The Friday night matinee between the Cincinnati Reds and St. Louis Cardinals ended in victory for the home team, taking a 5-3 win, and the ever-so important first game of a three-game set.
On the night Jay Bruce made his triumphant return to the Reds lineup just 19 days after having last started in right field, the offense showed signs of coming to life, with Bruce himself going 1-for-4 and even scoring a run.
The attack itself was fairly balanced, with every member of the lineup not named Zack Cozart, either scoring a run or producing a base hit.
Getting on the board first were the Redlegs in the bottom of the third, with Billy Hamilton being the catalyst. With a runner at third and two outs, Hamilton drew the walk (and then stole second, fittingly) that allowed Todd Frazier to come to the plate. Connecting with a gargantuan, Frazier-ly blast, the Reds jumped out to a 3-0 lead they would never relinquish.
Batting in the second spot in the order, Frazier would go 2-for-4 on the night with the home run and three driven in. It appears Bryan Price’s latest lineup shake-up has hit the gold mine.
Not quite the pitcher he was last season, Homer Bailey once again wilted with a lead.
Just as the Reds gave him a three-run cushion, he promptly handed two runs back to the slugging Redbirds, and narrowly averting even stickier predicaments.
After innings 1-3 where Bailey cruised along to face the minimum, innings 4-6 were quite the opposite. Giving up three runs, seven hits and two walks, were it not for a pickoff of Jhonny Peralta at second to end his final frame, he may not have escaped with a win.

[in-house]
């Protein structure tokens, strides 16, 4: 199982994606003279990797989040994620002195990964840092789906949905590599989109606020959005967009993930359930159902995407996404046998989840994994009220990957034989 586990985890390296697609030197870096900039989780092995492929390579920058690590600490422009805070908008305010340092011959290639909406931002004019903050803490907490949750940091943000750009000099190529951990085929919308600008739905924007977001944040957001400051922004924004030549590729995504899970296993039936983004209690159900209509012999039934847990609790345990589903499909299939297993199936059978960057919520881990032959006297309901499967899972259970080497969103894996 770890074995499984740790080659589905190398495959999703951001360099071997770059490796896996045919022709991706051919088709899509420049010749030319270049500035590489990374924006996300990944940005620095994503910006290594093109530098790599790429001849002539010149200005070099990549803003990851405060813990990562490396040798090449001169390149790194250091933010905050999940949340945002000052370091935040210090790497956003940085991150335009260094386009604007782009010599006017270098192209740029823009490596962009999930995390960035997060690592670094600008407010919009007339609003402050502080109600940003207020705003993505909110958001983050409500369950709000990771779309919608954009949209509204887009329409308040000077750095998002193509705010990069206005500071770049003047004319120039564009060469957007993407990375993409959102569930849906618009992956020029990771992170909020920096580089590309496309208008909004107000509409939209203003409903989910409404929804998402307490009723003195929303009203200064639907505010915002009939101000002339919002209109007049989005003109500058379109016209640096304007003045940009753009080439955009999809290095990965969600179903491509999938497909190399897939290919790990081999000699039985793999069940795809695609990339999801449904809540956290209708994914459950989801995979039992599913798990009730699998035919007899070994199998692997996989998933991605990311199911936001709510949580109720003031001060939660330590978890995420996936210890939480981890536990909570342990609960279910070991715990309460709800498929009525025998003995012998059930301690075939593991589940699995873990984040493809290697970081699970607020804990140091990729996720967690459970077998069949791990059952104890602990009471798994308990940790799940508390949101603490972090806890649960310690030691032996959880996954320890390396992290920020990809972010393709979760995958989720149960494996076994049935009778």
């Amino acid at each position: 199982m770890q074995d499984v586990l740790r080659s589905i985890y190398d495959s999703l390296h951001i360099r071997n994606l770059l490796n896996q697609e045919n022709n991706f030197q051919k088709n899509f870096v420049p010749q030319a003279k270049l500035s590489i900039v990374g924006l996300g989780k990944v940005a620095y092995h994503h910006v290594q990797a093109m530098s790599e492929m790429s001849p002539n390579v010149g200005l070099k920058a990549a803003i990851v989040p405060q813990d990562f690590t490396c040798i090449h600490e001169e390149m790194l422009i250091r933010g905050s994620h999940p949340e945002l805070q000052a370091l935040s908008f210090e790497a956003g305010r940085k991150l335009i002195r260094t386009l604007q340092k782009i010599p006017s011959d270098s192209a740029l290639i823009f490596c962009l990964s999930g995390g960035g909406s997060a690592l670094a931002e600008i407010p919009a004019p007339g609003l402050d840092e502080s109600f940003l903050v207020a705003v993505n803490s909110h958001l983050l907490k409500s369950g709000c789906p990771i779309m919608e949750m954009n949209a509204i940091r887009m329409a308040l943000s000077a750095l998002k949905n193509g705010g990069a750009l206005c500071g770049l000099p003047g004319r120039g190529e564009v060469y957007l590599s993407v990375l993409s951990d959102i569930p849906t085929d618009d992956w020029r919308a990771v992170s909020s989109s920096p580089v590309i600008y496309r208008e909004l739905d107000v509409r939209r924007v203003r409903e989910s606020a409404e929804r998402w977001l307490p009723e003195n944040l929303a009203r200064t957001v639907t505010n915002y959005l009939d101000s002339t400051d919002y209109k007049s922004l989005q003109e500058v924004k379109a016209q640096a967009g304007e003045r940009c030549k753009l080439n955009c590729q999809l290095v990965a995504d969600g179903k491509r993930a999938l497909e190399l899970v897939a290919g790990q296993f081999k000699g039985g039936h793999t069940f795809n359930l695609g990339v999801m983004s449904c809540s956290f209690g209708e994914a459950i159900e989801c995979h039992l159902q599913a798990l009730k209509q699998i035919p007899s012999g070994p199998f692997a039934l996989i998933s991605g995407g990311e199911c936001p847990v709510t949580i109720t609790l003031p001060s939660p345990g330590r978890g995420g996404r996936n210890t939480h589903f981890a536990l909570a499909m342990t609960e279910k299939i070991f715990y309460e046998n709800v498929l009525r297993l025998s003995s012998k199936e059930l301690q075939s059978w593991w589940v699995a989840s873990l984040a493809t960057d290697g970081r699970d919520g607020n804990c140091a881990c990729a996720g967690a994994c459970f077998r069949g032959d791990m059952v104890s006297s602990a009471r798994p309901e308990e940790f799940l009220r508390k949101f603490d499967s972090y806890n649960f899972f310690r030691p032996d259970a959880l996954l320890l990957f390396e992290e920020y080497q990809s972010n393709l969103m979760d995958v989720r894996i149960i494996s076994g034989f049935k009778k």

In his first two at-bats, Devin Mesoraco just missed taking Cardinals starter Shelby Miller deep. He would not get a third chance to face him, so he took out his anger on reliever Seth Maness, who watched as Mesoraco demolished his fifth home run of the season into the upper deck, capping the scoring for the evening at 5-3.
A beneficiary of some good luck in his inning of work, Parra not only got Kolten Wong to pop up his bunt attempt, but also managed to double off Jon Jay, who inexplicably broke towards second at the inception of contact.
The defensive gems would only just be arriving come the top of the eighth.
Taken out on multiple occasions for a defensive replacement in the ninth inning (this game as well), Brayan Pena is not known for his glove down at first base. To lead off the eighth, Matt Holliday hit a quickly spinning groundball just over the bag, only to watch a sprawling Pena snag the smash. As majestic as the stop was, the no-look, over-the-shoulder, quarterback-to-running-back option feed to a sprinting Jonathan Broxton was both hilarious, and brilliant, simultaneously.
The ball would not leave the infield against Broxton, who lowered his ERA down to 0.69, a stunning achievement as he works his way back from arm trouble last season. Not only did the Cardinals not threaten, he sent down Matt Holliday, Allen Craig and Yadier Molina on three consecutive slow rollers.
As per usual, the ninth inning belonged to Aroldis Chapman. Not up to his usual, gunslinger tactics, the Cuban Missile established early and often that he was all about keeping hitters off balance.
Often cited as Chapman’s lone deficiency is his lack of commanding a pitch outside of his blazing fastball. Stupefying Cardinals’ batters on Friday, Chapman broke out his 90 MPH change up.
Shane Robinson came within 15 feet of tying the game in the ninth with a two-run blast, but the ball landed snuggly into the glove of left fielder Chris Heisey, who squeezed and sealed the Reds victory.
The middle game of the series will feature both clubs lone left-hander in their rotation.
No doubt a crucial start for Cingrani, with Mat Latos scheduled to begin his rehab program this upcoming weekend and spots in the rotation becoming scarce.